Faithlink Discussion: Greening the Church

by Jacob Juncker

Greening the church is a topic that frustrates me: not because its not important, but that it continues to be a debate in the church.  I do not understand how we, the church, can continue to debate until we’re blue in the face about being “environmentally friendly.”  We continue to use plastic cups for communion, because we think its more sanitary (if that’s the case, why not get class cups?).  We use prepackaged food at potlucks to the detriment of our own health due to the chemicals and high sodium levels and to the detriment of the earth with all that packaging.  And then there’s the crème de la crème: we prefer styrofoam cups and plates and plastic silverware (oxymoron) and cups for church meals because “the cleanup is easier.”  Why?  We should be caring for each other and the world we live in. 

While the environmental effects of our convenience (styrofoam, plastic, chemical) culture are often self-evident or at least always in our face, the social effects of convenience are often overlooked.  We lose something as a community when we use plastic communion cups, prepackaged food, styrofoam and plastic utensils.  We lose conversation.  Washing dishes and preparing food are prime times for socializing and getting to know another person.  In fact, its easier to get to know another person while doing a manual task, rather than eating, for the shear reason that their mouth is not full and they can actively respond.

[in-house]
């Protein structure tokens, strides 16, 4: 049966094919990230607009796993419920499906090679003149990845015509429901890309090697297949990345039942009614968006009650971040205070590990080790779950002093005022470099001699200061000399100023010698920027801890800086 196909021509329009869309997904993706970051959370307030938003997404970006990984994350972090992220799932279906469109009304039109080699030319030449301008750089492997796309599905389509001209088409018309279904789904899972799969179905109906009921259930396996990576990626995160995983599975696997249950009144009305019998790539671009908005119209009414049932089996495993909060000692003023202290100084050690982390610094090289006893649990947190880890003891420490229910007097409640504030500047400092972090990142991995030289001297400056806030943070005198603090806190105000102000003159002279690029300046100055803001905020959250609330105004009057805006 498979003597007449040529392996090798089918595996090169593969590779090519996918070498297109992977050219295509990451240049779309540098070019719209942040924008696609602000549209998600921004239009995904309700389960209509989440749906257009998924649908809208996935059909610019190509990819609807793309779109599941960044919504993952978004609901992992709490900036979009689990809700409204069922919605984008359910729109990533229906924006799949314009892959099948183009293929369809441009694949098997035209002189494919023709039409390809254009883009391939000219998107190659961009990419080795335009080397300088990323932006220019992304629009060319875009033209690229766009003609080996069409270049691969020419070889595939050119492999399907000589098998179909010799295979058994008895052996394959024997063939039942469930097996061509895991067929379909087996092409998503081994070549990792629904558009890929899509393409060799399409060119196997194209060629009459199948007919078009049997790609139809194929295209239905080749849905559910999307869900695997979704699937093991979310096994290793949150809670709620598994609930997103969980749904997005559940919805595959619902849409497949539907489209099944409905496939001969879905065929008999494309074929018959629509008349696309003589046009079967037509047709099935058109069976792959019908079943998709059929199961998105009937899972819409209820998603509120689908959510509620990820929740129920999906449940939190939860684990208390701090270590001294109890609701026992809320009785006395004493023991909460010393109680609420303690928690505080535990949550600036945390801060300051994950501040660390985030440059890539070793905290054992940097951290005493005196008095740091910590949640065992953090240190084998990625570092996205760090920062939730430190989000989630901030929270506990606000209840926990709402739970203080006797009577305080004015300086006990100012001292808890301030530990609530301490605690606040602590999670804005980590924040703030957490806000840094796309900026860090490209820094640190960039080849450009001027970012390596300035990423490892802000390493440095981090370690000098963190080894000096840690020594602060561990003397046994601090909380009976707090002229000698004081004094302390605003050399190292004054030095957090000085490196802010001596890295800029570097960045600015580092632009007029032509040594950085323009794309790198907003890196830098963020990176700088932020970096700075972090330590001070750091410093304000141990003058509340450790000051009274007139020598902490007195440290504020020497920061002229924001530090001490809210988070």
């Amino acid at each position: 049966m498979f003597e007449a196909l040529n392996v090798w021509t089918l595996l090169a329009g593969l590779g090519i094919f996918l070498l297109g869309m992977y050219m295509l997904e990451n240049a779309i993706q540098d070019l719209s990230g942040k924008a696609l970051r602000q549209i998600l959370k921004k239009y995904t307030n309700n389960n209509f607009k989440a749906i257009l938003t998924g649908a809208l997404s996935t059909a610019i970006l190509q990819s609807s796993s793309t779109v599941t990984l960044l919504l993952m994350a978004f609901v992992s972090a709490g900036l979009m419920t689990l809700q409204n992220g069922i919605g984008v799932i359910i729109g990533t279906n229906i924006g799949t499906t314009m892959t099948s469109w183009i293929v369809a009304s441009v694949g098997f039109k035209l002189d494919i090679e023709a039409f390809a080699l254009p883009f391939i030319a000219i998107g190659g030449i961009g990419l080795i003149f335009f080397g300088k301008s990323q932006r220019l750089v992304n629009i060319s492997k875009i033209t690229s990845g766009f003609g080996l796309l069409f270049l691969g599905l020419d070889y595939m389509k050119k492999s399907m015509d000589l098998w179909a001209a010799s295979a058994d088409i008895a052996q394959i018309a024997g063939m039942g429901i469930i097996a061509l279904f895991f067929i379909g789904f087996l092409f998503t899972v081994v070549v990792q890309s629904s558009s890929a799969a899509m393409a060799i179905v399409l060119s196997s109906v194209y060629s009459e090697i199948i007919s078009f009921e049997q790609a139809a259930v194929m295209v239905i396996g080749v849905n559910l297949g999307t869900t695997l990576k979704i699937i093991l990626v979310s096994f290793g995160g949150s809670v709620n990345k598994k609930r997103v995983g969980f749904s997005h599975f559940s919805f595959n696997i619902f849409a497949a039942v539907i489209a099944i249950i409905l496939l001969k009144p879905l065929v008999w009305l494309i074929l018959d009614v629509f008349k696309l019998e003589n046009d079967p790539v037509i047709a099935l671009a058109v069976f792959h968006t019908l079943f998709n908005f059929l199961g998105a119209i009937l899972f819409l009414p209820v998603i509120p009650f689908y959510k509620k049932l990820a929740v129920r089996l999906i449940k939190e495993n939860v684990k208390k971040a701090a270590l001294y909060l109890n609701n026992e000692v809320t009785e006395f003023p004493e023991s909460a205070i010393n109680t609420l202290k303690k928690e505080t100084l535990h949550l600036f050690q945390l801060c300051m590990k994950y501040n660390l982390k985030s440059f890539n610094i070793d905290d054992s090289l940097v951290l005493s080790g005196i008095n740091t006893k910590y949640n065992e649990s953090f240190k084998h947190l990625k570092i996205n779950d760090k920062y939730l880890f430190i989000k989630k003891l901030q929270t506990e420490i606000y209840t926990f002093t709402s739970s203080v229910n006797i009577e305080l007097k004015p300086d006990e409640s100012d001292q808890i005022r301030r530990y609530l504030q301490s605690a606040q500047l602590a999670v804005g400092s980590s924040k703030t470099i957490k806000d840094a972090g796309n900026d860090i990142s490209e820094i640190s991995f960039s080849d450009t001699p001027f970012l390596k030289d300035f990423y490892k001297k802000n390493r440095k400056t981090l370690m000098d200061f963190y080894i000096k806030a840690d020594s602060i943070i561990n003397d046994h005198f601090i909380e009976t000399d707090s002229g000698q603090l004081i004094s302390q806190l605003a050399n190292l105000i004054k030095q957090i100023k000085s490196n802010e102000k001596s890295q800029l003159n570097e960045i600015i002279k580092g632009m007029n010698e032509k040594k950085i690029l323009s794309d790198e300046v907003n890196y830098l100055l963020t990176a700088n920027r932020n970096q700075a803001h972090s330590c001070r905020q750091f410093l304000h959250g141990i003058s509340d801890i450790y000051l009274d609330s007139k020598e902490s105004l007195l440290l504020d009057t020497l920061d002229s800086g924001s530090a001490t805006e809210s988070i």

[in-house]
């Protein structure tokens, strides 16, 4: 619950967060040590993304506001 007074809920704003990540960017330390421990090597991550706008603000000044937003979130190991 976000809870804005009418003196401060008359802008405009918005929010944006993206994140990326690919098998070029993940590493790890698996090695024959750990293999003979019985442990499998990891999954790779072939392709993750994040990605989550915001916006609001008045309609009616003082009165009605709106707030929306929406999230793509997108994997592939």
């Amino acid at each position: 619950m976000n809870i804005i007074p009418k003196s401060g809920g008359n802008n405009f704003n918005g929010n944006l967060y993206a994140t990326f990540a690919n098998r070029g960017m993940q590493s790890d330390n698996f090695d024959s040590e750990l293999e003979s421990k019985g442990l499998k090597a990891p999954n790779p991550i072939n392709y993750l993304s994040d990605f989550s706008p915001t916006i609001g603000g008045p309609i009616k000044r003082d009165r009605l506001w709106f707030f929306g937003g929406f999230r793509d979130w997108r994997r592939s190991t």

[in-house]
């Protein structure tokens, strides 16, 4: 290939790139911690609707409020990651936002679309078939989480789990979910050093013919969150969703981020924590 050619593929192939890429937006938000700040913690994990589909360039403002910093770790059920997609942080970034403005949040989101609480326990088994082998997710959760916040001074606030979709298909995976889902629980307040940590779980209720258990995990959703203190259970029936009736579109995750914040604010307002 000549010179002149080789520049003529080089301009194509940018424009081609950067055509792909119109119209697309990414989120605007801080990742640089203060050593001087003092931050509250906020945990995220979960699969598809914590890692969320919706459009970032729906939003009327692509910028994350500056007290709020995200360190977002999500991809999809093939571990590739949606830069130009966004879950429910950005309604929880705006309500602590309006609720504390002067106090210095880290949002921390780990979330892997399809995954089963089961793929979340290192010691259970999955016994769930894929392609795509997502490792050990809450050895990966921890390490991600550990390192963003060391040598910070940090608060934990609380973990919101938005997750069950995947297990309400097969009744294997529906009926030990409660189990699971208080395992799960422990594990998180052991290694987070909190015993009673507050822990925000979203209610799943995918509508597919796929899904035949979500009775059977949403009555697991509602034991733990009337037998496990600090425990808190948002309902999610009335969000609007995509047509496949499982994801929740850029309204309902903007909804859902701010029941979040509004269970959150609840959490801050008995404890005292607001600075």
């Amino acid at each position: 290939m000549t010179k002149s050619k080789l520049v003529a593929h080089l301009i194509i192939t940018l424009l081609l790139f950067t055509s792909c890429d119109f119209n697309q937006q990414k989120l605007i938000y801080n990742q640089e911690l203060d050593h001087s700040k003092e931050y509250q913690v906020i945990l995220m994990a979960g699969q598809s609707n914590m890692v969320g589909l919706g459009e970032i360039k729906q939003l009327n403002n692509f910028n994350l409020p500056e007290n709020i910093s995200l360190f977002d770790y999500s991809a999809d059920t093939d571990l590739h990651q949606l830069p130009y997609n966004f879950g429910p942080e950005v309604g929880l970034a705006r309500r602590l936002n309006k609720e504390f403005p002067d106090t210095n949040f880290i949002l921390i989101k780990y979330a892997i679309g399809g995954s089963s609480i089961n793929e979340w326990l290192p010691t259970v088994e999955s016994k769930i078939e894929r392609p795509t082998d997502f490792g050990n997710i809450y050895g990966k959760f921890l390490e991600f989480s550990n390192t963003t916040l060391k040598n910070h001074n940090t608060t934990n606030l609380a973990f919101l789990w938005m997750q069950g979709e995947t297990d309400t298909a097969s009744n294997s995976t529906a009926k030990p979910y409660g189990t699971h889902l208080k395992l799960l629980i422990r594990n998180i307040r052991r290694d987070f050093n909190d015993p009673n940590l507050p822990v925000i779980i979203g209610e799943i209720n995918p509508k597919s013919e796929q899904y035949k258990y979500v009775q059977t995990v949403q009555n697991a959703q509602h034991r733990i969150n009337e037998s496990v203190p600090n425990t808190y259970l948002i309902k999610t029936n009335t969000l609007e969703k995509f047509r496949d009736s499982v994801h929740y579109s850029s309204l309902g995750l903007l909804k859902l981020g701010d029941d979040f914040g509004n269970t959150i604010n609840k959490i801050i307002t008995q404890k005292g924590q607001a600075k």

I would hope that as we look at greening the church we would remember not only the benefits to the earth, but also our social relationships.  God knows that we live in a culture that needs to improve both.

I invite you to pray with me by reading this “bidding prayer” that we might become better stewards of the world we live in.  After each phrase, sit in silence or offer your own prayer in response to each leading phrase.

Creator God,
Hear us as we offer thanks for the gift of the earth and all living things…
Hear us as we confess our misuse and negligence of the earth you have given us to guard and protect as stewards…
Hear us as we acknowledge that sometimes convenience has been more important to us than conversation…
Give us wisdom to see the beauty of the natural world and our need for greater care of and respect toward it.  Grant us courage to raise difficult questions and guidance to know how to act thoughtfully and responsibly, all to your glory.  Amen.

from Faithlink, vol. 16, number 2 (May 9, 2010).  Copyright (c) 2010 by Cokesbury.